Surpluses of UK defined benefit (DB) pension schemes have risen following a sharp increase in gilt yields, according to industry analysis.
XPS Pensions Group's DB:UK Funding Watch revealed the aggregate surpluses of schemes rose over May to £110bn.
This rise, according to XPS, was due to a "significant rise" in long-term gilt yields of 0.5% over the month which led to a decrease in the value of liabilities, resulting in improved scheme funding.
For comparison, at the end of April XPS estimated surpluses were £69bn.
The firm's analysis also revealed based on assets of £1,393bn and liabilities of £1,283bn, the aggregate funding level of UK pension schemes on a long-term target basis was 109% as of 30 May 2023.
This comes as PwC noted the increase in gilt yields during May reduced the estimated buyout cost for the UK's 5,000-plus DB schemes.
The PwC Buyout Index recorded a surplus of £200bn in May, with the firm noting schemes are reviewing buyout strategies as a result. The firm's low reliance Index also continues to show a sizable surplus of £350bn.
XPS senior consultant Felix Currell said: "Long-term gilt yields have continued to rise across May, particularly following the latest UK inflation figures and the market's swift reaction to them. This has led to most liability-driven investment (LDI) managers starting to call for additional capital to support their leveraged pooled funds.
"However, reduced leverage and greater operational robustness following regulatory guidance means there is a clear distinction between these capital calls and the panic observed during the 2022 gilts crisis. So far, we have seen manageable calls and a smoother process being followed by the managers than last Autumn.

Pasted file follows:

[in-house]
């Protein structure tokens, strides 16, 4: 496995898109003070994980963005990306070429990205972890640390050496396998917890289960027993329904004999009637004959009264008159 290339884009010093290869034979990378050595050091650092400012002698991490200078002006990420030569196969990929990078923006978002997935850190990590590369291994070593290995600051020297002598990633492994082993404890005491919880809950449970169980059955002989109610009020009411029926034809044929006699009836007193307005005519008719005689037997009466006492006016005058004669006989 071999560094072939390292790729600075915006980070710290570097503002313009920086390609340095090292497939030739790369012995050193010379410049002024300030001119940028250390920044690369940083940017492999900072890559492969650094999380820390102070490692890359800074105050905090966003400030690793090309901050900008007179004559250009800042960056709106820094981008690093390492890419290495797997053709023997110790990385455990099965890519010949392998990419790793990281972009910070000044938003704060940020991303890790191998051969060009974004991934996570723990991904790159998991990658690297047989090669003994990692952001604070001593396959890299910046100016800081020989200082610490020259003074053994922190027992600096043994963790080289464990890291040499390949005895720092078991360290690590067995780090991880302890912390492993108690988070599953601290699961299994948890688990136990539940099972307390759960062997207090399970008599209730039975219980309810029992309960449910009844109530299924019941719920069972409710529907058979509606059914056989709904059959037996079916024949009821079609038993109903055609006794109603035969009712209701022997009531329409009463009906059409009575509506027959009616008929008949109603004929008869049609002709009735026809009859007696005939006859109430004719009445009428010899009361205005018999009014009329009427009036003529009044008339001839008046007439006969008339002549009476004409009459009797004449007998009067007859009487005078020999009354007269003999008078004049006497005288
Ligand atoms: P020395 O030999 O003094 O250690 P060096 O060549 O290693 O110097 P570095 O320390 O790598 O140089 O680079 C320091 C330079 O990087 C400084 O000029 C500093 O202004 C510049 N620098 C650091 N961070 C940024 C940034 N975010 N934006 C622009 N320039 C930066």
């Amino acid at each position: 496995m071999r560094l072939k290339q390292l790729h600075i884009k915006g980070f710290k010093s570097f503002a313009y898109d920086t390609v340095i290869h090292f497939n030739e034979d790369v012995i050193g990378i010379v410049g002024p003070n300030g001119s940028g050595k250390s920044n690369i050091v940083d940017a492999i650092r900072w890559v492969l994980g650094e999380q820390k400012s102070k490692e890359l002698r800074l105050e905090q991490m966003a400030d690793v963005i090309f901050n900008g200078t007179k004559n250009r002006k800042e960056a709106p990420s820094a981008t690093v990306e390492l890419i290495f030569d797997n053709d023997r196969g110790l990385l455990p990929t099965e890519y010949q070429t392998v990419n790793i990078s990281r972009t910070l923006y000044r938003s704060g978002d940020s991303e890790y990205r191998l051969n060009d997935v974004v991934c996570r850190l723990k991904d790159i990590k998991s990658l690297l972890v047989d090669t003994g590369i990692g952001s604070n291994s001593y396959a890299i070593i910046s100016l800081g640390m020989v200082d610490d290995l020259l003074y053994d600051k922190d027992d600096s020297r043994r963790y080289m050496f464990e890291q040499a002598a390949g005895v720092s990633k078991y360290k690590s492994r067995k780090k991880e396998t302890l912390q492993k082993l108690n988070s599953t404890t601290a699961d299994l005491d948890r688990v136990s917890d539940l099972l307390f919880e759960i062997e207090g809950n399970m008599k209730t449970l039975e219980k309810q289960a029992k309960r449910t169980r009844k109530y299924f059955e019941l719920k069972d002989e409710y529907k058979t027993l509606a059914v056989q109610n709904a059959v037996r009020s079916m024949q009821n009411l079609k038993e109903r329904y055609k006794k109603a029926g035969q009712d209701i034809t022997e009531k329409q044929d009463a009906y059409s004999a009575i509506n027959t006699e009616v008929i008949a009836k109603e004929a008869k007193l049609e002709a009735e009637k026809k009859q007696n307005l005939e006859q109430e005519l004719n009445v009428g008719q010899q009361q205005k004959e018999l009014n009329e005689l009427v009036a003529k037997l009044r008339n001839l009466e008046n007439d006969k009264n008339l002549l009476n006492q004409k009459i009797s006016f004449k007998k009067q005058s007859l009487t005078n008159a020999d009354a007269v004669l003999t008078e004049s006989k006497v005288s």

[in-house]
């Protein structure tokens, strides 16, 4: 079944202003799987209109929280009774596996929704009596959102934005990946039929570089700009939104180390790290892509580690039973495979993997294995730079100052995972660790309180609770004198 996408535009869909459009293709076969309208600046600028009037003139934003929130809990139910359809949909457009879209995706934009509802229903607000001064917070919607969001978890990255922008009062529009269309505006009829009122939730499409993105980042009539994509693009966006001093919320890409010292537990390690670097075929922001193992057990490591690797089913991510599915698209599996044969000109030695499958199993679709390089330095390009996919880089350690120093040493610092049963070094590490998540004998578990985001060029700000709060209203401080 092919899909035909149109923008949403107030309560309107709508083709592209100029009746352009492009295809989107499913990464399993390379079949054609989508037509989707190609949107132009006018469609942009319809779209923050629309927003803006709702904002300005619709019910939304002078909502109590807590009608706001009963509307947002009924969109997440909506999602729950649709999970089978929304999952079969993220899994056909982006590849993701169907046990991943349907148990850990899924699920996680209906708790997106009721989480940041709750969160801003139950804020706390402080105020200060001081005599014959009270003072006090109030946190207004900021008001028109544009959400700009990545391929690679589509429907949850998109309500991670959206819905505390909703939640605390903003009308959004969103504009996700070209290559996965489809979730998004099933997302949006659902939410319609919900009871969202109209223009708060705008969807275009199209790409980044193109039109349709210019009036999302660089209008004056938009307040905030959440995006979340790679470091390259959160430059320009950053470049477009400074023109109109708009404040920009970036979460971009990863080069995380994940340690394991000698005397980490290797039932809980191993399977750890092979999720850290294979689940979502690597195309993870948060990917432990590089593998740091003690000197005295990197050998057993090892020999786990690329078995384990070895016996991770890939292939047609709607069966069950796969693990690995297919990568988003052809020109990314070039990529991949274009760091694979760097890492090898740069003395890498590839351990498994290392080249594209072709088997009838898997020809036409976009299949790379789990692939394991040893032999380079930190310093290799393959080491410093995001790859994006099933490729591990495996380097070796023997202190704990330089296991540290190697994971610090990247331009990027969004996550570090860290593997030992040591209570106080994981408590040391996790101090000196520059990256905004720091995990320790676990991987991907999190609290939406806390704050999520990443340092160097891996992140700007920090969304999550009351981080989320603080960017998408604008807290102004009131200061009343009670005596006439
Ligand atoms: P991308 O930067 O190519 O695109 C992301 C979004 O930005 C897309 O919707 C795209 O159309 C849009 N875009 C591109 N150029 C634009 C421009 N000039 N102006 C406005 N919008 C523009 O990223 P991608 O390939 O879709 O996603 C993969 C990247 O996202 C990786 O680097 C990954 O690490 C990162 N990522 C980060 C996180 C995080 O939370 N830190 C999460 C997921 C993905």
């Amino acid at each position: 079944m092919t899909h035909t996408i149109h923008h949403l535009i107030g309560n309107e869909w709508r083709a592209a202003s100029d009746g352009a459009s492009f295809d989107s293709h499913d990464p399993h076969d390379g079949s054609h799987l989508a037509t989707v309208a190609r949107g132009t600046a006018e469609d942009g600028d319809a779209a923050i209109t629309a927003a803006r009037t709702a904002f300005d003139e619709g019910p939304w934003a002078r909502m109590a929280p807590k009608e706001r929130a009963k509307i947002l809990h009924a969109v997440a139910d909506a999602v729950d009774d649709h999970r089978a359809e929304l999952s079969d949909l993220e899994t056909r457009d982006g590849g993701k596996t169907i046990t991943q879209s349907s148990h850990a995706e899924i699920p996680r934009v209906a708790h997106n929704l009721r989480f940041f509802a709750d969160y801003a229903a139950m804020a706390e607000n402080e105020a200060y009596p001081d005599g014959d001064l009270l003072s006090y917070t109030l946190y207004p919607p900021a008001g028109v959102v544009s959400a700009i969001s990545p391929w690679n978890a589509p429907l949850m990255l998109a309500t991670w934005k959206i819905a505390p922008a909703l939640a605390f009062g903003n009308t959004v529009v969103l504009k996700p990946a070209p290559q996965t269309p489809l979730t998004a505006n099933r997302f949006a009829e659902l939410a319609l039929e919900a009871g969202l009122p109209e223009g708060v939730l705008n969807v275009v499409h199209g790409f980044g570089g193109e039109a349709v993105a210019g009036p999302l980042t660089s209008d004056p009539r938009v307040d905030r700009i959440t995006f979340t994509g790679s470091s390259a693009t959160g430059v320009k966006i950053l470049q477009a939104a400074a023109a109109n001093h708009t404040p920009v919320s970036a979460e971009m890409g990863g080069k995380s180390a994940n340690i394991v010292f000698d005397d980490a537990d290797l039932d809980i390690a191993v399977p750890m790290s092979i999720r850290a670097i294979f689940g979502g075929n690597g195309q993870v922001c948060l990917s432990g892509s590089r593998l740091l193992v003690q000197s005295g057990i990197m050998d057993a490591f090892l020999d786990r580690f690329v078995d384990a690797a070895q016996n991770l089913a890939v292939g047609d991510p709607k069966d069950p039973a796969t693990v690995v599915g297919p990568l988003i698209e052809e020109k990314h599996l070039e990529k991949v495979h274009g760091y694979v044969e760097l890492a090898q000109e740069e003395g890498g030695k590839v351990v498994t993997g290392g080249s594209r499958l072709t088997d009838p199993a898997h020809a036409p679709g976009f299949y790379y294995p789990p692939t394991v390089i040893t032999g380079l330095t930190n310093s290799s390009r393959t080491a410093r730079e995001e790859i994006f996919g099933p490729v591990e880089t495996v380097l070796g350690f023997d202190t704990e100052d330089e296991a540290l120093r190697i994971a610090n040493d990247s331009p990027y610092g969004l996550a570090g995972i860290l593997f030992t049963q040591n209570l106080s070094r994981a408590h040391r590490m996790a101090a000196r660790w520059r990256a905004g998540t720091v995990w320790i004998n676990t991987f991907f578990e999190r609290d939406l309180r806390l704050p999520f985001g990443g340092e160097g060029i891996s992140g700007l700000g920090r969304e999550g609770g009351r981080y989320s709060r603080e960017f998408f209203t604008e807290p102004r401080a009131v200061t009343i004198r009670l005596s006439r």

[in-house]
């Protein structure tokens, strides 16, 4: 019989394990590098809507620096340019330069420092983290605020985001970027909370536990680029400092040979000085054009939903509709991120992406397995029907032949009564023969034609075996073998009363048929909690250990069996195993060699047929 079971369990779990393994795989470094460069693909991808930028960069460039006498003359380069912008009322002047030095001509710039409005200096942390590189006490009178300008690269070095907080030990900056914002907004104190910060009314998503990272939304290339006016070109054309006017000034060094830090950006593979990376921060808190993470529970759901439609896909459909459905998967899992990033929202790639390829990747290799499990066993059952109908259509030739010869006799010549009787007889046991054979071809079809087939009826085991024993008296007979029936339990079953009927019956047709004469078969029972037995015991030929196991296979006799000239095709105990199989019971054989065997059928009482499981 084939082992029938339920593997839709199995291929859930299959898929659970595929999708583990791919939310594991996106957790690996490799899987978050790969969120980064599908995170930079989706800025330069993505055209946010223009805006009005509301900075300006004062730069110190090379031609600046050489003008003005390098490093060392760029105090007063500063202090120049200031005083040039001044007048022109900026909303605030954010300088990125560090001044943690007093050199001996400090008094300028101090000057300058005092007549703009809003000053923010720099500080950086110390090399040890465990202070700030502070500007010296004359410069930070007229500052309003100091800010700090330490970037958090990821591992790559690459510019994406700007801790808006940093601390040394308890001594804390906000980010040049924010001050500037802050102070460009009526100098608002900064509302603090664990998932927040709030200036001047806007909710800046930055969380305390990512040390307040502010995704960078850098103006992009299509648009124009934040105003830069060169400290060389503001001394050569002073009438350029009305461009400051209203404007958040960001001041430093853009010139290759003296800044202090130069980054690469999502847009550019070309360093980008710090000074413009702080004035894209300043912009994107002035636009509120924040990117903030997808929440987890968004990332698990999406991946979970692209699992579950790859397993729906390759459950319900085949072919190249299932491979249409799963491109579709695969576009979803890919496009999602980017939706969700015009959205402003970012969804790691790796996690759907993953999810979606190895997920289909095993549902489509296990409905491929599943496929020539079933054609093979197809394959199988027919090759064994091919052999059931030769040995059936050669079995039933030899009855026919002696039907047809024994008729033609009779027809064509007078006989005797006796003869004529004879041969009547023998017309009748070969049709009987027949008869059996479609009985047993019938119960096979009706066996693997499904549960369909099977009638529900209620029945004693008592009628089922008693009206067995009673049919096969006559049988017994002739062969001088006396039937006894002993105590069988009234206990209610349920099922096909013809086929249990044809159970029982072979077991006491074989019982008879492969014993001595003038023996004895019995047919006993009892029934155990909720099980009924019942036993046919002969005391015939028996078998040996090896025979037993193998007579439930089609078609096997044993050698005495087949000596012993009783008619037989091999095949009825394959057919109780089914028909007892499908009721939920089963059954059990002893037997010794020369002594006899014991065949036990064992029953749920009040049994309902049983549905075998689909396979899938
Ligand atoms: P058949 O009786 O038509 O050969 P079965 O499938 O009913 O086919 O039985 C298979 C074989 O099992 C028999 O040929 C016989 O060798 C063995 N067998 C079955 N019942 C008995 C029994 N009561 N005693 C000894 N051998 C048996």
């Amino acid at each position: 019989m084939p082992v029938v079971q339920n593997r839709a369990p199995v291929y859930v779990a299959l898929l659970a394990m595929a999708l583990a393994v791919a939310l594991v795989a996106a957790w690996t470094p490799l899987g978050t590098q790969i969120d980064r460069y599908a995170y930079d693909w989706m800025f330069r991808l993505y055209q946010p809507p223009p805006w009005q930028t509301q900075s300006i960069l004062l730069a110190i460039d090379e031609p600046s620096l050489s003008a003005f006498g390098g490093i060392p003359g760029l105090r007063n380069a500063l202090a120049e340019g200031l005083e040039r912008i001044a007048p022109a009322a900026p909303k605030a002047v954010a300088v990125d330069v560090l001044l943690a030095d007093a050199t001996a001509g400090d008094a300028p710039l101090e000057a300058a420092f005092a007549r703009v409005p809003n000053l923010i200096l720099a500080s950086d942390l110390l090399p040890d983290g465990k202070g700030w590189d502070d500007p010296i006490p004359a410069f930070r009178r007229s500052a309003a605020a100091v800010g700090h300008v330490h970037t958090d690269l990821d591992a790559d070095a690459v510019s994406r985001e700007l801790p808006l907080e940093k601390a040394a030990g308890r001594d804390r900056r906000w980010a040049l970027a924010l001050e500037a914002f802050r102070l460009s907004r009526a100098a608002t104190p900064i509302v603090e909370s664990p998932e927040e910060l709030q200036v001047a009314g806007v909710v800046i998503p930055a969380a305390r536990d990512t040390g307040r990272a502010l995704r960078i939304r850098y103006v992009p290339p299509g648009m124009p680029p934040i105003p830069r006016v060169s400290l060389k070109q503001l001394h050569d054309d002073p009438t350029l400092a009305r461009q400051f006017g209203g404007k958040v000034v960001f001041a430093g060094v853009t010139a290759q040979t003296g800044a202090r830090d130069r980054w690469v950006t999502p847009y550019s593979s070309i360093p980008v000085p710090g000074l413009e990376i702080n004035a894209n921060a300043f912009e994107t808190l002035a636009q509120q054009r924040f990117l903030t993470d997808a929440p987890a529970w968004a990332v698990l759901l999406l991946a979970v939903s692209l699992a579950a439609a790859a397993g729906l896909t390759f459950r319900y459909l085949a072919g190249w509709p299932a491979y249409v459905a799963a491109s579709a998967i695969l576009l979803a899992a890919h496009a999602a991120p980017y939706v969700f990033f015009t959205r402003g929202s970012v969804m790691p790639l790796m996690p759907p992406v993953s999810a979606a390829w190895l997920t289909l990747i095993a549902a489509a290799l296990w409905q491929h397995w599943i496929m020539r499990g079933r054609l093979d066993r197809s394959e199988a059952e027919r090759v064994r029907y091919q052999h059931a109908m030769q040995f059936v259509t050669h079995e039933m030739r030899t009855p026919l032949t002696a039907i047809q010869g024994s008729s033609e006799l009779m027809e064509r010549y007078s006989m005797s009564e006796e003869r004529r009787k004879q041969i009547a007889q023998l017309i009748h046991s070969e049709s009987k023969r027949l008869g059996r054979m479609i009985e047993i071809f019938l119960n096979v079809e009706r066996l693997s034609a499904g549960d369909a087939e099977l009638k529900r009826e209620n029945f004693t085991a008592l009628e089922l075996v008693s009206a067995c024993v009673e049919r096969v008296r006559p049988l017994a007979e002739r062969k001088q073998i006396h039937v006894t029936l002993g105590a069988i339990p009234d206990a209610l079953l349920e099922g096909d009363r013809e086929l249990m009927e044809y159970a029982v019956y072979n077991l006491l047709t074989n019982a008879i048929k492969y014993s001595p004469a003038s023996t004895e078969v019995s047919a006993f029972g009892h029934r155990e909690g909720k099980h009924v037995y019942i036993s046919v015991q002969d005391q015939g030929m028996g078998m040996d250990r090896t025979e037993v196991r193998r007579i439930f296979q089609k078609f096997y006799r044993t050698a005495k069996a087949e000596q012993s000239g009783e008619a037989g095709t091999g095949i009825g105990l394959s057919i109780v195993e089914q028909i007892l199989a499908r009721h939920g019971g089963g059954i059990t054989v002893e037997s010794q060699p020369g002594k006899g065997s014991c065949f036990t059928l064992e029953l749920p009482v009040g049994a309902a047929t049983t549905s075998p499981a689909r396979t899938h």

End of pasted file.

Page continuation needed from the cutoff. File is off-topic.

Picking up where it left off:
"Of course, whilst long-term yields have started to approach levels seen during the crisis, they still remain below the peaks of the crisis and crucially the rise has not been as rapid. Whilst we would have expected LDI managers to hold up better under the current environment, it's comforting to witness a smoother approach play out in practice.
"This will continue to be put to the test as gilt yields are generally expected to remain volatile whilst uncertainty around inflation persists, and schemes heavily invested in illiquid assets may again need to start thinking about the role of these assets alongside their hedging strategy."
PwC head of pensions funding and transformation John Dunn said: "The UK's DB pension schemes continue to remain well funded, with rising gilt yields driving liability valuations down over the month. While insurance won't be the right solution for every scheme, we're now nearing the halfway point of what could well be the biggest year on record for the transfer of pension schemes to insurers.
"We're seeing new entrants being drawn to a hot demand driven market. At the same time, established insurers are also looking to boost the size of their bulk annuity teams to deal with demand. As a result, some insurers are specialising and becoming more focused on particular areas of the market and deal sizes. We are still seeing an appetite for schemes of all sizes - not all insurers focus on mega deals - but it will be more important than ever for sponsors and trustees to stay close to the market so that they understand capacity and demand for their particular scheme."
PwC head of pension risk transfer Swapnil Katkar added: "This year, UK pension schemes have unexpectedly found themselves with better funding levels, causing a stampede among many schemes to execute an insurance-based risk transfer. Although there is a robust rationale to this, we are also seeing pension trustees and corporate sponsors assessing the viability of an insurance transaction through both a ‘value-for-money test' and an ‘affordability test'.
"For schemes planning to transfer their pension risk to a third party, they need to focus on assessing the suitability of any strategy from an affordability, value and execution readiness standpoint. This ensures that schemes can achieve an outcome that works for all parties, including their members, trustees and corporate sponsor."
Read more: Professional Pensions' DB Funding Index